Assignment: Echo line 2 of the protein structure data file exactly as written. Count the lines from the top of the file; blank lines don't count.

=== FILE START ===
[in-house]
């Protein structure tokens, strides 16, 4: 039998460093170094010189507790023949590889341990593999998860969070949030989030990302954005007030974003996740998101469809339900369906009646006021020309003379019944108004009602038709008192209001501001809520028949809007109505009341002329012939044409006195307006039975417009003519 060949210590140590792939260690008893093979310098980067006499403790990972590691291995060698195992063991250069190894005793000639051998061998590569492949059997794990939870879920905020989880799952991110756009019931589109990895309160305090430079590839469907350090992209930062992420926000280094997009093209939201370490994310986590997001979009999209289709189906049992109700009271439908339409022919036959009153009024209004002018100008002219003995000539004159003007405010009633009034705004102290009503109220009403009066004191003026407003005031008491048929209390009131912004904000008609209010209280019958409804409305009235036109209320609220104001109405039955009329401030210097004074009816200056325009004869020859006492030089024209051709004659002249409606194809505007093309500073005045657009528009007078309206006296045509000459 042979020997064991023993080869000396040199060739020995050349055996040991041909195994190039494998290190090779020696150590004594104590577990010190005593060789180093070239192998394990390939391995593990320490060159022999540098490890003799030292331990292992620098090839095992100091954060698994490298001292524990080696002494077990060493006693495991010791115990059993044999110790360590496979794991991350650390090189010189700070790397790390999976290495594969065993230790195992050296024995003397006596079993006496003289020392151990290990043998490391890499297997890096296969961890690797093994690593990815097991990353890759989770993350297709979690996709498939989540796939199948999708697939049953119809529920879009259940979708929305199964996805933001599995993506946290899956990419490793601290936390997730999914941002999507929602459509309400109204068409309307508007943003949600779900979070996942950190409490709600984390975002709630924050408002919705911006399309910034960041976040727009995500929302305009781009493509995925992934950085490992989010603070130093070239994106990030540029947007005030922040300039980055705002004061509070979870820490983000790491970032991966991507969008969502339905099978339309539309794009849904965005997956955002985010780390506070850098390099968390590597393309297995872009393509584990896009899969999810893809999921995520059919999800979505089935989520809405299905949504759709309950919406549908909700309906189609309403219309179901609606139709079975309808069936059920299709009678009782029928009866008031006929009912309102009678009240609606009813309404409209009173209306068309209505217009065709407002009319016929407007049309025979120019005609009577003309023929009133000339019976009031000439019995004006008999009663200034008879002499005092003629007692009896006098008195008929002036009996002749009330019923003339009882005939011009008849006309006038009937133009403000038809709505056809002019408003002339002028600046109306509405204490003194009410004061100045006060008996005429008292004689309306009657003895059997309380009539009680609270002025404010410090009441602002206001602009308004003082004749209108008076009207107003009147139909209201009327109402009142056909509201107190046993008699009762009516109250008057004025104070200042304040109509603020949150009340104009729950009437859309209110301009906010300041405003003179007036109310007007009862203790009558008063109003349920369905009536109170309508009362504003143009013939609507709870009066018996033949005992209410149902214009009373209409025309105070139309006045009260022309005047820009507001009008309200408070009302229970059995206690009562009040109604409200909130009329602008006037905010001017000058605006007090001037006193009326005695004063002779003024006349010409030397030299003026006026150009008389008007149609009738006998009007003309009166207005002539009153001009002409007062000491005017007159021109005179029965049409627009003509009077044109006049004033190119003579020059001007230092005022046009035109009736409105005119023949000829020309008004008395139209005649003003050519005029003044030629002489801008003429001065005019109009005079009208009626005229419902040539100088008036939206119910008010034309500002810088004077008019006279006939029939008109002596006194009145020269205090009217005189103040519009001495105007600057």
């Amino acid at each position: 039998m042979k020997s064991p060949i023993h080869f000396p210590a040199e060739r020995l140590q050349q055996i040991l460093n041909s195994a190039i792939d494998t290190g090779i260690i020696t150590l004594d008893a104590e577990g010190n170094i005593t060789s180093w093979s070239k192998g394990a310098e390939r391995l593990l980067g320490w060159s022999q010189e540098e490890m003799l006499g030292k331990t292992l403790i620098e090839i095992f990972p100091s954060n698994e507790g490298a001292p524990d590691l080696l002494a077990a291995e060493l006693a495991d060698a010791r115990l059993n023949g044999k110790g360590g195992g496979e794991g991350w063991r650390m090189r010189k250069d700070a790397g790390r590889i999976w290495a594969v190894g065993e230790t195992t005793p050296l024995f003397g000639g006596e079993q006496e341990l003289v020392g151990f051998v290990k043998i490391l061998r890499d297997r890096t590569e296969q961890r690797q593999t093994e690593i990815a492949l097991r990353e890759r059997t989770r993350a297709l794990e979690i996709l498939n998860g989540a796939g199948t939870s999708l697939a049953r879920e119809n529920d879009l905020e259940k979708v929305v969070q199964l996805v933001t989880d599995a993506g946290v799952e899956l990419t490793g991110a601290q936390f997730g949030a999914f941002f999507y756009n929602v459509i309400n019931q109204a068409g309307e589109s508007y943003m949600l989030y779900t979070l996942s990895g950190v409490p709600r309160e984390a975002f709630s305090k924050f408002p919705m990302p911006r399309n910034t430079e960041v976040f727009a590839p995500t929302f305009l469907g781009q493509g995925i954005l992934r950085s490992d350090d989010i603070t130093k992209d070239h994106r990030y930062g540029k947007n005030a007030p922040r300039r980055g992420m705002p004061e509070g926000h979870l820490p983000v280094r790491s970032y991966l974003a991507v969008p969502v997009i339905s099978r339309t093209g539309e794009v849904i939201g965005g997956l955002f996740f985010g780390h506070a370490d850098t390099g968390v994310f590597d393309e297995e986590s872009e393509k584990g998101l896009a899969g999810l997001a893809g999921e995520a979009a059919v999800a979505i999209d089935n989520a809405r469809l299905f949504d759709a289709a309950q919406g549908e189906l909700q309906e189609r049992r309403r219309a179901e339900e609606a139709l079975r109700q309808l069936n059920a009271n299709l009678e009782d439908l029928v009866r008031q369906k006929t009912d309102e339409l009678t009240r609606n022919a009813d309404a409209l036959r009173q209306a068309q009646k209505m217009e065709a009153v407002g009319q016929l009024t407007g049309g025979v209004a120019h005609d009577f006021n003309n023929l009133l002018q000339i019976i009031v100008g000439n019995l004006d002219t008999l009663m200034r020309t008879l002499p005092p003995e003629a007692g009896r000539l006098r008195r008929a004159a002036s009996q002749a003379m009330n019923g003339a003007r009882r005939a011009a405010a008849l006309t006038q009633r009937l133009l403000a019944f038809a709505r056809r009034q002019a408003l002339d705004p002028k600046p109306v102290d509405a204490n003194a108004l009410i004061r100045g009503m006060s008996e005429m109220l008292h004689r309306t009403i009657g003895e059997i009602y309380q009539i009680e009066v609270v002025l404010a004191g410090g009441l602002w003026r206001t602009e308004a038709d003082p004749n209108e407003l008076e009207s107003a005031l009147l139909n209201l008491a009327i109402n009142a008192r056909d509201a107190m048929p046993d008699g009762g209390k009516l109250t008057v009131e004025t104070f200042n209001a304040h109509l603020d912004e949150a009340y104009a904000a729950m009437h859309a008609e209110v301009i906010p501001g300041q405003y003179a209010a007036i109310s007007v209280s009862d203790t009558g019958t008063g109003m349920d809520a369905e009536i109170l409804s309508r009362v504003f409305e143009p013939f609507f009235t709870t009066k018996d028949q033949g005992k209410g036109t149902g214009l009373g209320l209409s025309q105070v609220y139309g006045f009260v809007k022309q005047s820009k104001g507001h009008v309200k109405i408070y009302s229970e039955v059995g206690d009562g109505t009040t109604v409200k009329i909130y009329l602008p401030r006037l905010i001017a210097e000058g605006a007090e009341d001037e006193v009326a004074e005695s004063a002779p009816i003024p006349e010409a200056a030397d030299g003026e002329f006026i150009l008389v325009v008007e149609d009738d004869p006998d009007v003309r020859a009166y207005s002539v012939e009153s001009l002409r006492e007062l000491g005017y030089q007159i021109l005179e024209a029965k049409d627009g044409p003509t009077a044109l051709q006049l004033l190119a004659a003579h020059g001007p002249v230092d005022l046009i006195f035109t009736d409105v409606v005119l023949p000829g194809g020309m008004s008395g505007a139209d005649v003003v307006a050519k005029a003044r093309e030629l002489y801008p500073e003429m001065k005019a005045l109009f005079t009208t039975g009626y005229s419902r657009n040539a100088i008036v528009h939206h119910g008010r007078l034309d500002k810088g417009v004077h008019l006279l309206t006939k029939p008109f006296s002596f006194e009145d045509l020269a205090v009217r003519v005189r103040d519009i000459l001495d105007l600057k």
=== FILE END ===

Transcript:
């Protein structure tokens, strides 16, 4: 039998460093170094010189507790023949590889341990593999998860969070949030989030990302954005007030974003996740998101469809339900369906009646006021020309003379019944108004009602038709008192209001501001809520028949809007109505009341002329012939044409006195307006039975417009003519 060949210590140590792939260690008893093979310098980067006499403790990972590691291995060698195992063991250069190894005793000639051998061998590569492949059997794990939870879920905020989880799952991110756009019931589109990895309160305090430079590839469907350090992209930062992420926000280094997009093209939201370490994310986590997001979009999209289709189906049992109700009271439908339409022919036959009153009024209004002018100008002219003995000539004159003007405010009633009034705004102290009503109220009403009066004191003026407003005031008491048929209390009131912004904000008609209010209280019958409804409305009235036109209320609220104001109405039955009329401030210097004074009816200056325009004869020859006492030089024209051709004659002249409606194809505007093309500073005045657009528009007078309206006296045509000459 042979020997064991023993080869000396040199060739020995050349055996040991041909195994190039494998290190090779020696150590004594104590577990010190005593060789180093070239192998394990390939391995593990320490060159022999540098490890003799030292331990292992620098090839095992100091954060698994490298001292524990080696002494077990060493006693495991010791115990059993044999110790360590496979794991991350650390090189010189700070790397790390999976290495594969065993230790195992050296024995003397006596079993006496003289020392151990290990043998490391890499297997890096296969961890690797093994690593990815097991990353890759989770993350297709979690996709498939989540796939199948999708697939049953119809529920879009259940979708929305199964996805933001599995993506946290899956990419490793601290936390997730999914941002999507929602459509309400109204068409309307508007943003949600779900979070996942950190409490709600984390975002709630924050408002919705911006399309910034960041976040727009995500929302305009781009493509995925992934950085490992989010603070130093070239994106990030540029947007005030922040300039980055705002004061509070979870820490983000790491970032991966991507969008969502339905099978339309539309794009849904965005997956955002985010780390506070850098390099968390590597393309297995872009393509584990896009899969999810893809999921995520059919999800979505089935989520809405299905949504759709309950919406549908909700309906189609309403219309179901609606139709079975309808069936059920299709009678009782029928009866008031006929009912309102009678009240609606009813309404409209009173209306068309209505217009065709407002009319016929407007049309025979120019005609009577003309023929009133000339019976009031000439019995004006008999009663200034008879002499005092003629007692009896006098008195008929002036009996002749009330019923003339009882005939011009008849006309006038009937133009403000038809709505056809002019408003002339002028600046109306509405204490003194009410004061100045006060008996005429008292004689309306009657003895059997309380009539009680609270002025404010410090009441602002206001602009308004003082004749209108008076009207107003009147139909209201009327109402009142056909509201107190046993008699009762009516109250008057004025104070200042304040109509603020949150009340104009729950009437859309209110301009906010300041405003003179007036109310007007009862203790009558008063109003349920369905009536109170309508009362504003143009013939609507709870009066018996033949005992209410149902214009009373209409025309105070139309006045009260022309005047820009507001009008309200408070009302229970059995206690009562009040109604409200909130009329602008006037905010001017000058605006007090001037006193009326005695004063002779003024006349010409030397030299003026006026150009008389008007149609009738006998009007003309009166207005002539009153001009002409007062000491005017007159021109005179029965049409627009003509009077044109006049004033190119003579020059001007230092005022046009035109009736409105005119023949000829020309008004008395139209005649003003050519005029003044030629002489801008003429001065005019109009005079009208009626005229419902040539100088008036939206119910008010034309500002810088004077008019006279006939029939008109002596006194009145020269205090009217005189103040519009001495105007600057």